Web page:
DAUM, PIERRE ANTOINE NOEL BnuNo, Comte, author, and also one of the ablest of the first Napoleon's ministers, was b. at Montpellier, 12th Jan., 1767, and in his sixteenth year entered the army. In 1791, he was appointed intendant of the army of Brittany; but having the misfortune to speak ironically of the English as " our friends," the suspicious revolutionists threw him into prison as a royalist, where he remained till the fall of Robespierre. He spent his time in translating the odes and epistles of Horace (Traduction en Vers. des Poesies d'Horace, 1800). Subsequently, he translated the Satires. In the same year in which his version of Horace appeared (1800), he published Cleopedie ou la Marie des .Reputations en Litterature, a work full of spirit and felicitous turns of thought. His firmness, fidelity, and industry recommended him to Napoleon, who, in 1805, made him a councilor of state, and at a later period, intrusted him with the portfolio of the war department. After the restoration of the Bourbons, he was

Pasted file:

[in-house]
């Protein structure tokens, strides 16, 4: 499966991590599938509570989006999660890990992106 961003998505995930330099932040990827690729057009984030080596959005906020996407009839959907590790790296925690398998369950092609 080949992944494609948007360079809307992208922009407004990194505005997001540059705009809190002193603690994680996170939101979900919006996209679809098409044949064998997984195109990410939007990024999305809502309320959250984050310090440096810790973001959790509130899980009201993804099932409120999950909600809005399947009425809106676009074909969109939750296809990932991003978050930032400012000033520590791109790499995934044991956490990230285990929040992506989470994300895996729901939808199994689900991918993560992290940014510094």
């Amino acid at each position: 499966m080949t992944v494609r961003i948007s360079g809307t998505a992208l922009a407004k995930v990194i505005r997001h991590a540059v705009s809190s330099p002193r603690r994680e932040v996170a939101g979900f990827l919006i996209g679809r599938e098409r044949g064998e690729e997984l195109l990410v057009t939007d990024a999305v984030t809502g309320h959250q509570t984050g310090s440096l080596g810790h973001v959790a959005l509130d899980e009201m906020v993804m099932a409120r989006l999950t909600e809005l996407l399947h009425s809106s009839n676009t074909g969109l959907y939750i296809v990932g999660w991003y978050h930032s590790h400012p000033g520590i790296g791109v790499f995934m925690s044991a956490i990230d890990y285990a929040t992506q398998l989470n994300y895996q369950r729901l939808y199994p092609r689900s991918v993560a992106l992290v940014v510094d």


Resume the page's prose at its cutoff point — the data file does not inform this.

made a peer. Thenceforth, lie devoted himself exclusively to letters. He died 5th Sept., 1829.—D. was a member of the institute and of the academy of sciences. His writings are numerous. Besides those already mentioned, the chief are Histoire de la Republique de "revise (7 vols. 1819 to 1821); Histoire de Bretagne (3 vols. 1820); his Elopes; his examination of the Genie du Christianisine; his DLscours sue ks Facultes de l'Homme (in verse); and his Discours sir la Liberte de la Presse.—His son, NAPOLEON COUNT DARU, named after the emperor, was born in 1802, and had the fortune (strangely enough) to be as much disliked by Napoleon III. as his father was liked by Napoleon I. Some time after the coup d'etat, to which he had strongly opposed himself, he was placed on the list of the proscribed.